Gordon’s Wine Bar is a fabulous little wine bar in Villiers Street by Charing Cross Station. It’s the oldest wine bar in London. Allegedly. We’d missed our train back home and someone mentioned that you could get a decent glass of Port and a cheese platter in Gordon’s Wine Bar. Me and Mr Jones decided to investigate. We could have missed the unobtrusive dark brown door of number 47 but we didn’t and gingerly crossed the dusty threshold. It’s amazing what the lure of cheese will lead us to do! We made our way down a precipitous creaking staircase into the depths of Gordon’s Wine bar.
We descended into an amber light – a dimly lit area stacked with barrels. A dark wooden bar gleamed with spit and polish and yellowed newspaper cuttings of a young-looking Queen Elizabeth II were plastered over one of the walls. Blackboards displayed lists and prices of port, sherry, Madeira and fortified wines. No lager, beer or spirits here. There were no free tables so we ducked under an archway into a cavern where flickering candlelight danced off the brick domed ceiling and walls.
Port and Ploughman’s
We bagged the last table, just about visible through the gloom; the place was heaving at 3pm on a Wednesday afternoon. We loaded our wooden platter with a rich Stilton and gooey Camembert from the large cheese menu (£8.50 for two large pieces). Pickles, silver-skin onions, butter and a huge hunk of crusty bread completed the line-up. Salads, pies and ploughman’s in proper-sized portions were also on the menu.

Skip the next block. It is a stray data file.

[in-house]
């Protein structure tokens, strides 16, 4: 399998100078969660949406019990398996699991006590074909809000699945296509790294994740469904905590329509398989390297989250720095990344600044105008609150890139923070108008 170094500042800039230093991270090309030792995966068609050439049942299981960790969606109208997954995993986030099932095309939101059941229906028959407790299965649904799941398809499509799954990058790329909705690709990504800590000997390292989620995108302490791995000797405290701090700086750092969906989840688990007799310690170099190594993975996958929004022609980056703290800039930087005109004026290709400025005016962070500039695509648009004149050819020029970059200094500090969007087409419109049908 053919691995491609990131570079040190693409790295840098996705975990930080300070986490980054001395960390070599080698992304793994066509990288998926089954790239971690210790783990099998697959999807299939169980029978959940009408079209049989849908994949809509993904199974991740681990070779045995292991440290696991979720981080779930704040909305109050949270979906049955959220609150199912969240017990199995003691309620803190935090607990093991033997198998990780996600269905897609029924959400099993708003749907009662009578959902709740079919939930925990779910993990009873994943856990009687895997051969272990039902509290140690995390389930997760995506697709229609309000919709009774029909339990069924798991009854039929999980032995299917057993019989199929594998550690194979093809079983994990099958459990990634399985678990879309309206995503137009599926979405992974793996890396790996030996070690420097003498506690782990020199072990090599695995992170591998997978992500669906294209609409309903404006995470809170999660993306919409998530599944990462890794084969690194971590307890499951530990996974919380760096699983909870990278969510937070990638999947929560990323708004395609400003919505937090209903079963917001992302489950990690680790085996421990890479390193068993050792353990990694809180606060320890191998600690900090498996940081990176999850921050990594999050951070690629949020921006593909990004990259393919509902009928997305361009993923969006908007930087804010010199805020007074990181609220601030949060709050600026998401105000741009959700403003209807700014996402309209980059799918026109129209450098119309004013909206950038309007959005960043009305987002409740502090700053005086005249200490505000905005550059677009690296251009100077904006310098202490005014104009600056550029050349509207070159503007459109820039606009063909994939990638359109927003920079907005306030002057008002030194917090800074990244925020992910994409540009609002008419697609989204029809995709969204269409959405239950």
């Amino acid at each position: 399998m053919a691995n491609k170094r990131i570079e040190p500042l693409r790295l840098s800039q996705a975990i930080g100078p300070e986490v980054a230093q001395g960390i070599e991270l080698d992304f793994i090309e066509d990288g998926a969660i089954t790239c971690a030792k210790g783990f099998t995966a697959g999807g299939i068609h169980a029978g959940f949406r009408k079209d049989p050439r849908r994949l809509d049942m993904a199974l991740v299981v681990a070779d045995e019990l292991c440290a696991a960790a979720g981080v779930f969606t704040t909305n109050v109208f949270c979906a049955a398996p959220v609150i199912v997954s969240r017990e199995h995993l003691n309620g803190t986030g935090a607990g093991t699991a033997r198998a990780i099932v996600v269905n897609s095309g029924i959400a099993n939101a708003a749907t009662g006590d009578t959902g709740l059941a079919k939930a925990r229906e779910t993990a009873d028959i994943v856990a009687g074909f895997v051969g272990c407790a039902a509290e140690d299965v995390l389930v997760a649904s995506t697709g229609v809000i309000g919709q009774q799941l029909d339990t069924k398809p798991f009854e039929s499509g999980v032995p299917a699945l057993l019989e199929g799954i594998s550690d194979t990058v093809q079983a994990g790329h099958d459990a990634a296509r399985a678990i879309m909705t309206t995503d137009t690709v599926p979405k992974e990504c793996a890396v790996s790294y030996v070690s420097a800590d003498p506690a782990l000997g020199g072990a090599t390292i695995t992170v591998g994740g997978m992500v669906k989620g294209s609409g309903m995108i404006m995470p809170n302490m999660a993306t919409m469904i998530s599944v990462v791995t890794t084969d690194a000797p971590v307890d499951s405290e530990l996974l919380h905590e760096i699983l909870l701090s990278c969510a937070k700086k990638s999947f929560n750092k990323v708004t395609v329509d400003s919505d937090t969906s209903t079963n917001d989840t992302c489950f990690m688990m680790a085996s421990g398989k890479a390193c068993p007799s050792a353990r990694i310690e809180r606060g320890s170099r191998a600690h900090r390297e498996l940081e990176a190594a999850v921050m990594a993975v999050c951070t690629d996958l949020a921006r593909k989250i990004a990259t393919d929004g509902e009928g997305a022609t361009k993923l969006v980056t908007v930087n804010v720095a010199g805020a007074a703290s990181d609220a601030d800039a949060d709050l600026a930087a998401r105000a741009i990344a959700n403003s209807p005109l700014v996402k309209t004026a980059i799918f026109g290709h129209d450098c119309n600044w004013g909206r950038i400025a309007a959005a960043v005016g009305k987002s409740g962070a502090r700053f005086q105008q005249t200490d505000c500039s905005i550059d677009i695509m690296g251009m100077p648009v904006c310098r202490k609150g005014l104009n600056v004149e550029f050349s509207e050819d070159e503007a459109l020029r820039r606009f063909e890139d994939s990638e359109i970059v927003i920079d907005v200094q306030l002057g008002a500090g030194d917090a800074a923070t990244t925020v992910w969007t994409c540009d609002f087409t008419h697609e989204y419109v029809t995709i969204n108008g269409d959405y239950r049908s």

We decided on a glass of port to go with but didn’t know what size to choose – a schooner, beaker or a tumbler. The barman advised a schooner was the perfect size for a lady and the beaker was man-sized. He filled them to the brim from a wooden cask and handed us the jewel-coloured glasses.
Gordon’s Wine Bar History
Gordon’s has a bit of a history. Kipling House, where the bar’s located, was home to Samuel Pepys in the 1680s. Rudyard Kipling was a tenant in the building in the 1890s. He wrote ‘The Light that Failed’ during that time; I wonder if the gloomy parlour that is now the bar was inspiration for the title?
As we relished our cheese and port in the cobwebby cavern all manner of people conversed. We sat at miss-matched, rickety tables and chairs; the type your granddad might have consigned to his garden shed. A vicar languished at one table, an ageing hippy at another, and many other characters that I couldn’t make out in the gloom. Occasionally the wall would vibrate and a deep rumble filled the air as the trains passed nearby from Embankment Tube Station. The atmosphere in the cellar had a real sense of time and history about it. A place where ‘things’ had happened.
In future we’ll be sure to stop at Gordon’s before taking the train back to the sticks. Maybe I’ll bump into you there…